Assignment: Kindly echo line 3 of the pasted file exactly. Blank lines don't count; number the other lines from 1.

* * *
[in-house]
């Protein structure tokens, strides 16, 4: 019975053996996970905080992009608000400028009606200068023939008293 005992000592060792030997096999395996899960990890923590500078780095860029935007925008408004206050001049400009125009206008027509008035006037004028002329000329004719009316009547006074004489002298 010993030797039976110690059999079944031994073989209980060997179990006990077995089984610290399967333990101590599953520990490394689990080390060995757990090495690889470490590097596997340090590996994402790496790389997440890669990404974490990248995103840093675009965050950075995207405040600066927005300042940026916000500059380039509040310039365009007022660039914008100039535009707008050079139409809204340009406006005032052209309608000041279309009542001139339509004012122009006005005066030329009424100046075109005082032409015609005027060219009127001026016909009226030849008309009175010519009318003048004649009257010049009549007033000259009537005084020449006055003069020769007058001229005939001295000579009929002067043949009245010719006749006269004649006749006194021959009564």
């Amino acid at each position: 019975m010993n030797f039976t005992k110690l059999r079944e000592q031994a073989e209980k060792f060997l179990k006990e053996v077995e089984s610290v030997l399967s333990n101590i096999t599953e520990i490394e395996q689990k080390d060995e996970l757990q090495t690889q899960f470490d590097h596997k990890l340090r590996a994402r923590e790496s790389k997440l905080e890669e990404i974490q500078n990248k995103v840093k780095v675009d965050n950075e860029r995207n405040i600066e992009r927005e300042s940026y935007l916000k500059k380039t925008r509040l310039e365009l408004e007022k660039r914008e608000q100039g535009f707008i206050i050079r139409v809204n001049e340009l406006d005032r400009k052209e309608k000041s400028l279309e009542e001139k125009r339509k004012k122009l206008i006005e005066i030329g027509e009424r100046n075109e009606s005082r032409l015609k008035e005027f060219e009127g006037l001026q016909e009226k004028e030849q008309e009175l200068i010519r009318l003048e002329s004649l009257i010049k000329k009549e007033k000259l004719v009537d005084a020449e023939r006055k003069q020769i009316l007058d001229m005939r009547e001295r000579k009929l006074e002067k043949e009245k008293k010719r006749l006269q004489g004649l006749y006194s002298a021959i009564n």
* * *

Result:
């Amino acid at each position: 019975m010993n030797f039976t005992k110690l059999r079944e000592q031994a073989e209980k060792f060997l179990k006990e053996v077995e089984s610290v030997l399967s333990n101590i096999t599953e520990i490394e395996q689990k080390d060995e996970l757990q090495t690889q899960f470490d590097h596997k990890l340090r590996a994402r923590e790496s790389k997440l905080e890669e990404i974490q500078n990248k995103v840093k780095v675009d965050n950075e860029r995207n405040i600066e992009r927005e300042s940026y935007l916000k500059k380039t925008r509040l310039e365009l408004e007022k660039r914008e608000q100039g535009f707008i206050i050079r139409v809204n001049e340009l406006d005032r400009k052209e309608k000041s400028l279309e009542e001139k125009r339509k004012k122009l206008i006005e005066i030329g027509e009424r100046n075109e009606s005082r032409l015609k008035e005027f060219e009127g006037l001026q016909e009226k004028e030849q008309e009175l200068i010519r009318l003048e002329s004649l009257i010049k000329k009549e007033k000259l004719v009537d005084a020449e023939r006055k003069q020769i009316l007058d001229m005939r009547e001295r000579k009929l006074e002067k043949e009245k008293k010719r006749l006269q004489g004649l006749y006194s002298a021959i009564n």